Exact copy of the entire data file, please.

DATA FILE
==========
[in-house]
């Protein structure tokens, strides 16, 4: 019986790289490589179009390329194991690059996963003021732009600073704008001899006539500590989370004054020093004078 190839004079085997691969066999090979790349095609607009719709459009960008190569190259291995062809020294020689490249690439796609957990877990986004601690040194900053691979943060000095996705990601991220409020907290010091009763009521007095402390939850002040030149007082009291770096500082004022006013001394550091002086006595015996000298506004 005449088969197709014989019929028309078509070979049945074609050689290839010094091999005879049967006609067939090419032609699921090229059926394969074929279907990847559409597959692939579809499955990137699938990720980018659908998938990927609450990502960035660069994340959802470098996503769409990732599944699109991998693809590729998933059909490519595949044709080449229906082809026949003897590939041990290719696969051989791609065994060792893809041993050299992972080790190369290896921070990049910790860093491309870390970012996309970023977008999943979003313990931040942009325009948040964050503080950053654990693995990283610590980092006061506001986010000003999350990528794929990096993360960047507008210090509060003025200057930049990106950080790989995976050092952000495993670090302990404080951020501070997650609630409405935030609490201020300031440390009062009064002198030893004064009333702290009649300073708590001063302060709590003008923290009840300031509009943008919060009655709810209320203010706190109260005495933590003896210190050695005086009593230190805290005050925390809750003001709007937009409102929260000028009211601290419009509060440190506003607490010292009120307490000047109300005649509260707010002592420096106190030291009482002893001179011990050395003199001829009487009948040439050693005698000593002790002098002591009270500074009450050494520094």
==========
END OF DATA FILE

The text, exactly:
[in-house]
């Protein structure tokens, strides 16, 4: 019986790289490589179009390329194991690059996963003021732009600073704008001899006539500590989370004054020093004078 190839004079085997691969066999090979790349095609607009719709459009960008190569190259291995062809020294020689490249690439796609957990877990986004601690040194900053691979943060000095996705990601991220409020907290010091009763009521007095402390939850002040030149007082009291770096500082004022006013001394550091002086006595015996000298506004 005449088969197709014989019929028309078509070979049945074609050689290839010094091999005879049967006609067939090419032609699921090229059926394969074929279907990847559409597959692939579809499955990137699938990720980018659908998938990927609450990502960035660069994340959802470098996503769409990732599944699109991998693809590729998933059909490519595949044709080449229906082809026949003897590939041990290719696969051989791609065994060792893809041993050299992972080790190369290896921070990049910790860093491309870390970012996309970023977008999943979003313990931040942009325009948040964050503080950053654990693995990283610590980092006061506001986010000003999350990528794929990096993360960047507008210090509060003025200057930049990106950080790989995976050092952000495993670090302990404080951020501070997650609630409405935030609490201020300031440390009062009064002198030893004064009333702290009649300073708590001063302060709590003008923290009840300031509009943008919060009655709810209320203010706190109260005495933590003896210190050695005086009593230190805290005050925390809750003001709007937009409102929260000028009211601290419009509060440190506003607490010292009120307490000047109300005649509260707010002592420096106190030291009482002893001179011990050395003199001829009487009948040439050693005698000593002790002098002591009270500074009450050494520094």